I've been out for most of the day enjoying the city with my wife. And I haven't yet had the intestinal fortitude to dive into the Times
lengthy and multiple treatment of its role in the Plame Affair. But a lot of attention in the blogs already seems to be focusing on this passage in Judy Miller's apologia
Mr. Fitzgerald asked about a notation I made on the first page of my notes about this July 8 meeting, "Former Hill staffer."
My recollection, I told him, was that Mr. Libby wanted to modify our prior understanding that I would attribute information from him to a "senior administration official." When the subject turned to Mr. Wilson, Mr. Libby requested that he be identified only as a "former Hill staffer." I agreed to the new ground rules because I knew that Mr. Libby had once worked on Capitol Hill.
Did Mr. Libby explain this request? Mr. Fitzgerald asked. No, I don't recall, I replied. But I said I assumed Mr. Libby did not want the White House to be seen as attacking Mr. Wilson.
I got an email about this. And I've read around the blogs to see other responses. So I thought about <$NoAd$> writing a post trying to give some background about whether this is a normal or accepted practice among reporters.
The first part of an answer is to say, no, I would never agree to that sort of sourcing or those sorts of ground rules. And I can't imagine that many other journalists would either. But I think the more revealing detail is that I do not think I've ever even been asked
I'm certainly not what you'd call a veteran reporter. But I've been doing this for a living for about eight years and I've reported on a number of quite sensitive intelligence and national security stories in which the revelation of the sources of particular pieces of information could have had very immediate real-world implications. And just off the top of my head, thinking it over this evening, I can't come up with a memory of a situation in which a source has asked me to identify them in this way. And by 'this way' I mean in a fashion that is technically accurately but intentionally and willfully misleading to readers
What happens very often is that you get in wrestling matches with sources over specificity -- with the reporter always wanting more detail and the source usually wanting to keep things as vague as possible.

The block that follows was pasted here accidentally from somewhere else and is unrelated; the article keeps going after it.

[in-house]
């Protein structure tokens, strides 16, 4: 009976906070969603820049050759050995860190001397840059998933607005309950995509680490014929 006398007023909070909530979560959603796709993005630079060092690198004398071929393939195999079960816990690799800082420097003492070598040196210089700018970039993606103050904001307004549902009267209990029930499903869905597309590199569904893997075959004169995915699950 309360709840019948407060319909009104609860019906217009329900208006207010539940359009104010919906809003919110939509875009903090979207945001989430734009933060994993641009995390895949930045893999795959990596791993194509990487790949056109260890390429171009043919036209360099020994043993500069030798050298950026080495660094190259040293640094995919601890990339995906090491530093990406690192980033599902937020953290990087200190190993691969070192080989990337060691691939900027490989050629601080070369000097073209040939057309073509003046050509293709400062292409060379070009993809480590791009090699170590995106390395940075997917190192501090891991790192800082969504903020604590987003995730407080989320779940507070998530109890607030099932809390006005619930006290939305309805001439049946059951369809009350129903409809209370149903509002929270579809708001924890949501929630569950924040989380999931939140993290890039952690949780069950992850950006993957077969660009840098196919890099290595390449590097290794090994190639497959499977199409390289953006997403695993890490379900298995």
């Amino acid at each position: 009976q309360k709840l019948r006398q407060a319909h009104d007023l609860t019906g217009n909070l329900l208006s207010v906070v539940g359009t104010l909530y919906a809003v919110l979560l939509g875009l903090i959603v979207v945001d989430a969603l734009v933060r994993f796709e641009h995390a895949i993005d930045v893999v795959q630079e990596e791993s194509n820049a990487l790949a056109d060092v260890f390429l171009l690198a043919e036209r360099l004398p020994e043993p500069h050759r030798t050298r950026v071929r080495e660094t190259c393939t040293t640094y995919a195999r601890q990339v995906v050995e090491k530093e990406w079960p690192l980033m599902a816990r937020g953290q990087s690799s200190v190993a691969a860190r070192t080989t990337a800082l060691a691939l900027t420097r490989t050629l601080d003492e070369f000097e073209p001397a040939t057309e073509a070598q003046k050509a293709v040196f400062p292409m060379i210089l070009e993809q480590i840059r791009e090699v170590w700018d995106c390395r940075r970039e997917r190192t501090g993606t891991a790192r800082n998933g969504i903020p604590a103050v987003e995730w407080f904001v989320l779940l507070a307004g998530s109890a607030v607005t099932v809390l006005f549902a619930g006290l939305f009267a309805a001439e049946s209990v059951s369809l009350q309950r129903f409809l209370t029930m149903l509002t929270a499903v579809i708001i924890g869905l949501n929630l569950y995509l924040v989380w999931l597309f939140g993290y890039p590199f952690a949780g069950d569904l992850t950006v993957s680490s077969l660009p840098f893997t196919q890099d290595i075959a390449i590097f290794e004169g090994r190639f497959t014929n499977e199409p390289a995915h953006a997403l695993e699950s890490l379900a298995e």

Occasionally you will end up with formulations that amount to little more than 'said a human being in Washington who was knowledgeable about this subject.'
That's never a satisfactory solution; but occasionally it's unavoidable. And behind it is almost always -- from my experience at least -- a frustrated calculus the reporter has made that the information is illuminating and revealing enough of the truth of the story to justify not being able to give your readers a very clear idea just where you got it.
These are cases where the reader has to have a lot of trust in the journalist; and the journalist has to be really honest with him or herself.
For instance, such vague sourcing would seldom be justified where the information was subjective description or opinion. Blind quotes of one person trashing another seldom make for good journalism. And if they're used they should always come with at least a reasonably specific return address. Otherwise you're just laundering vituperation or calumny.
The cases where I've agreed to very vague identification of a source have mostly been cases where a particular piece of factual information was known only to a very small number or just a handful of people (think intel and national security reporting) and where providing even very limited description would be tantamount to exposing the source.
Like I said, in those cases you make a judgment about whether the information is probative enough to justify withholding from readers even very general information about its source.
I could spin out numerous hypotheticals. And this is probably already more information than most folks want. But in this case it certainly seems as though the tacit bargain between Miller and Libby was that Libby would provide Miller with information in exchange for her assistance in deceiving her readers. And that violates the rule or principle that amounts to the Occam's Razor of journalistic ethics -- fundamental honesty with your readers.